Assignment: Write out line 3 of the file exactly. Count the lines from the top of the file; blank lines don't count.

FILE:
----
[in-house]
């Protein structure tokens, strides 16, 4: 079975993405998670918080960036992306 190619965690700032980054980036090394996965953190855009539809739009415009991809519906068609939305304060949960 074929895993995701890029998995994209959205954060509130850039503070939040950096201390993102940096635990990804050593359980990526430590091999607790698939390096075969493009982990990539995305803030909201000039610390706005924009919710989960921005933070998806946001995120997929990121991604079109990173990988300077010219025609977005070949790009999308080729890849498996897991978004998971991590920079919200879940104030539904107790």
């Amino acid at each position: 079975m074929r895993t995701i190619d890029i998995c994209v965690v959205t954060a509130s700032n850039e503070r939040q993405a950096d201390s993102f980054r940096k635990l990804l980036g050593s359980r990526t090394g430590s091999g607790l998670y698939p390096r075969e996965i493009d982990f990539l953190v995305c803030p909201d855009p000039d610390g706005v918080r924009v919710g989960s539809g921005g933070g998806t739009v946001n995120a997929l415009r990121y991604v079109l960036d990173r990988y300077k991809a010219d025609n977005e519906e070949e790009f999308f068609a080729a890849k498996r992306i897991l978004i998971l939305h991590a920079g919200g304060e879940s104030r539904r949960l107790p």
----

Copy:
């Amino acid at each position: 079975m074929r895993t995701i190619d890029i998995c994209v965690v959205t954060a509130s700032n850039e503070r939040q993405a950096d201390s993102f980054r940096k635990l990804l980036g050593s359980r990526t090394g430590s091999g607790l998670y698939p390096r075969e996965i493009d982990f990539l953190v995305c803030p909201d855009p000039d610390g706005v918080r924009v919710g989960s539809g921005g933070g998806t739009v946001n995120a997929l415009r990121y991604v079109l960036d990173r990988y300077k991809a010219d025609n977005e519906e070949e790009f999308f068609a080729a890849k498996r992306i897991l978004i998971l939305h991590a920079g919200g304060e879940s104030r539904r949960l107790p």